The committee will also discuss new measures to help the aviation sector and to protect supply chains.
This package is estimated to cost $600 million and does not include any support for Air New Zealand.
Instead it's expected to assist the country's largest airports suffering a huge downturn in travel.
Robertson said discussions about how to help Air New Zealand were still underway and he was limited in what he could say about it at the moment.
He said it was still unknown what the full impact will be on New Zealand's economy, "however we do know it will cost us jobs and have a significant impact on business''.
That means there will be some businesses that fall "outside the scope of the proposed business and employee support package".
"Officials have been asked to develop options so the government can support larger businesses that have been materially impacted by Covid-19," he said.
'We will cushion the blow'
Robertson said the government's Covid-19 rescue package was about putting people first.
He said this was just the initial response, and the government will continue to support people through the turbulent times ahead.
"We will fight the virus, we will cushion the blow for businesses and workers, we will position for recovery, we have been and we will be swift, decisive, and compassionate," he said.
Robertson said he would not sugar coat it - a recession in New Zealand was now almost certain, and will affect every part of the economy for some time.
"We are going to see many New Zealanders lose their jobs and some businesses will fail. We will have an extended period of deficits and our debt as a country will have to substantially increase.
"Clearly there are tough times ahead, I acknowledge the uncertainty and anxiety many people will be feeling right now. I want to say directly to those people, we will get through this together," Robertson said.
Prime Minister Jacinda Ardern said the government went hard on its health response to the coronavirus, and will go just as hard with the assistance it provides.
She said New Zealand has been shaped by its experiences, which have often been tough, harsh and unpredictable.
"That is when New Zealanders are at their best, that is when we rally, when we look after one another, when we care for the most vulnerable.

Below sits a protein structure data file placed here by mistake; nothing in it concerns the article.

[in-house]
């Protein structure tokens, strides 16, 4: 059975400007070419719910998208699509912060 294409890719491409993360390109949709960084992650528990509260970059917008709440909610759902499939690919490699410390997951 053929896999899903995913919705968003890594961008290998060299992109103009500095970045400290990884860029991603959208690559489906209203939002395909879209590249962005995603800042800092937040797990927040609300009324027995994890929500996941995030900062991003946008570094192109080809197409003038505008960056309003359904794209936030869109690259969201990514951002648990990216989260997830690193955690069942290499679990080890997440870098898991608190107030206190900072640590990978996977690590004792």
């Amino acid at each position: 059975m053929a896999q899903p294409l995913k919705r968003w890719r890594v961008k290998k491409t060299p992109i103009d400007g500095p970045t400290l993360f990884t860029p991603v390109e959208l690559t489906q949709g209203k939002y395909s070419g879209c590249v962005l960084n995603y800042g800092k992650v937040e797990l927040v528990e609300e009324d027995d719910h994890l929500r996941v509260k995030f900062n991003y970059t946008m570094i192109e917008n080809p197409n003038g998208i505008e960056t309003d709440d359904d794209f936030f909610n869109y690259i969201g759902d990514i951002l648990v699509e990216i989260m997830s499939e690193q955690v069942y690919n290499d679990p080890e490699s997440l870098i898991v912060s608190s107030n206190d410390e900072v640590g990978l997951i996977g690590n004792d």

"My final message is this to New Zealanders, be strong but be kind, we will be okay," Ardern said.
She defended the decision to boost benefit payments, saying that the increase in the Winter Energy Payment was a practical measure to ensure one of the most vulnerable groups stay well over the cold months.
Ardern said Australia gave a cash injection to beneficiaries.
"If you want to stimulate an economy you give extra support to those on the lowest incomes because they have a lower income, they spend it and that is what our economy needs right now," Ardern said.
But National accused the government of getting its priorities wrong in its emergency economic package.
Leader Simon Bridges said the package will be welcomed by beneficiaries, but the job support isn't enough.
"Bluntly, what we see in this package today is money flowing faster into the hands of beneficiaries than the workers and the businesses that will lose their businesses and their jobs over coming weeks and months.
"Our Prime Minister says she's gone harder, faster. I don't see it, Jacinda Ardern, I just don't see it", he said.
Bridges also heavily criticised the government for only spending half-a-billion dollars of the package on health.
"By the way that doesn't cover the current deficits that are in the DHBs today...it's too little too late".
Bridges said health officials have already made clear the ventilators, the overflow, and testing equipment needed to respond to an outbreak aren't there.
- If you have symptoms of the coronavirus, call the NZ Covid-19 Healthline on 0800 358 5453 (+64 9 358 5453 for international SIMs)